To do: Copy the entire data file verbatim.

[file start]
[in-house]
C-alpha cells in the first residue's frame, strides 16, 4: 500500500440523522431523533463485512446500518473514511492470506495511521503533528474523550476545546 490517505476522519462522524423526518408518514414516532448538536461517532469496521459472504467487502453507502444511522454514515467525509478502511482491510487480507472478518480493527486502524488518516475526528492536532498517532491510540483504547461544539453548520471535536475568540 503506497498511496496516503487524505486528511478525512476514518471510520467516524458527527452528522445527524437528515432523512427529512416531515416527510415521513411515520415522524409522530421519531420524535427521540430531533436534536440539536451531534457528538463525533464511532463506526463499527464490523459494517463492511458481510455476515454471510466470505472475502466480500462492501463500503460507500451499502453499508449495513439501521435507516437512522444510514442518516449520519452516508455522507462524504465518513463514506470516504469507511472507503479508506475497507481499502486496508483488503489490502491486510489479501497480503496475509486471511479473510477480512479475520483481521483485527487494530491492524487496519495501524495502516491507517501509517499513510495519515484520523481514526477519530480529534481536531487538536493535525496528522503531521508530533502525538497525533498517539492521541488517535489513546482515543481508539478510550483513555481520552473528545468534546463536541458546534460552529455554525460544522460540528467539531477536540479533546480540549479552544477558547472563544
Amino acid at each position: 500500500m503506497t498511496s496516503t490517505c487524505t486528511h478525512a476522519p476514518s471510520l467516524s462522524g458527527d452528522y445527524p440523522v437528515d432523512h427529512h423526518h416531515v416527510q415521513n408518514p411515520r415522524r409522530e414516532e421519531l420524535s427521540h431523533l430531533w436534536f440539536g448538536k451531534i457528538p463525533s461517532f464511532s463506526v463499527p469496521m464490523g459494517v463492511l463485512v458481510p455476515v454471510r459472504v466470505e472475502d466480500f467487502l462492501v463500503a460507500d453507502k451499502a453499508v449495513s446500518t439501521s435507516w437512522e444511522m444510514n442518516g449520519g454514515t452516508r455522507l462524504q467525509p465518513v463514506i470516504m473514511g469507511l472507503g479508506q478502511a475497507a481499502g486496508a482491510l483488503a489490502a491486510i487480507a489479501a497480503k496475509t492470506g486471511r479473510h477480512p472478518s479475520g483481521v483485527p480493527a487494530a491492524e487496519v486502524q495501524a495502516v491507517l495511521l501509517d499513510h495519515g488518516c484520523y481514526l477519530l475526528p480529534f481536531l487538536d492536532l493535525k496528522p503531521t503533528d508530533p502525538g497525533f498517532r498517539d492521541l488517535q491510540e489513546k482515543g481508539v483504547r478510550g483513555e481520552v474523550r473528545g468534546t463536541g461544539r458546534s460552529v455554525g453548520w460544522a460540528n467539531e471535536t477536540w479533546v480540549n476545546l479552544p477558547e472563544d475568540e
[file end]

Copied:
[in-house]
C-alpha cells in the first residue's frame, strides 16, 4: 500500500440523522431523533463485512446500518473514511492470506495511521503533528474523550476545546 490517505476522519462522524423526518408518514414516532448538536461517532469496521459472504467487502453507502444511522454514515467525509478502511482491510487480507472478518480493527486502524488518516475526528492536532498517532491510540483504547461544539453548520471535536475568540 503506497498511496496516503487524505486528511478525512476514518471510520467516524458527527452528522445527524437528515432523512427529512416531515416527510415521513411515520415522524409522530421519531420524535427521540430531533436534536440539536451531534457528538463525533464511532463506526463499527464490523459494517463492511458481510455476515454471510466470505472475502466480500462492501463500503460507500451499502453499508449495513439501521435507516437512522444510514442518516449520519452516508455522507462524504465518513463514506470516504469507511472507503479508506475497507481499502486496508483488503489490502491486510489479501497480503496475509486471511479473510477480512479475520483481521483485527487494530491492524487496519495501524495502516491507517501509517499513510495519515484520523481514526477519530480529534481536531487538536493535525496528522503531521508530533502525538497525533498517539492521541488517535489513546482515543481508539478510550483513555481520552473528545468534546463536541458546534460552529455554525460544522460540528467539531477536540479533546480540549479552544477558547472563544
Amino acid at each position: 500500500m503506497t498511496s496516503t490517505c487524505t486528511h478525512a476522519p476514518s471510520l467516524s462522524g458527527d452528522y445527524p440523522v437528515d432523512h427529512h423526518h416531515v416527510q415521513n408518514p411515520r415522524r409522530e414516532e421519531l420524535s427521540h431523533l430531533w436534536f440539536g448538536k451531534i457528538p463525533s461517532f464511532s463506526v463499527p469496521m464490523g459494517v463492511l463485512v458481510p455476515v454471510r459472504v466470505e472475502d466480500f467487502l462492501v463500503a460507500d453507502k451499502a453499508v449495513s446500518t439501521s435507516w437512522e444511522m444510514n442518516g449520519g454514515t452516508r455522507l462524504q467525509p465518513v463514506i470516504m473514511g469507511l472507503g479508506q478502511a475497507a481499502g486496508a482491510l483488503a489490502a491486510i487480507a489479501a497480503k496475509t492470506g486471511r479473510h477480512p472478518s479475520g483481521v483485527p480493527a487494530a491492524e487496519v486502524q495501524a495502516v491507517l495511521l501509517d499513510h495519515g488518516c484520523y481514526l477519530l475526528p480529534f481536531l487538536d492536532l493535525k496528522p503531521t503533528d508530533p502525538g497525533f498517532r498517539d492521541l488517535q491510540e489513546k482515543g481508539v483504547r478510550g483513555e481520552v474523550r473528545g468534546t463536541g461544539r458546534s460552529v455554525g453548520w460544522a460540528n467539531e471535536t477536540w479533546v480540549n476545546l479552544p477558547e472563544d475568540e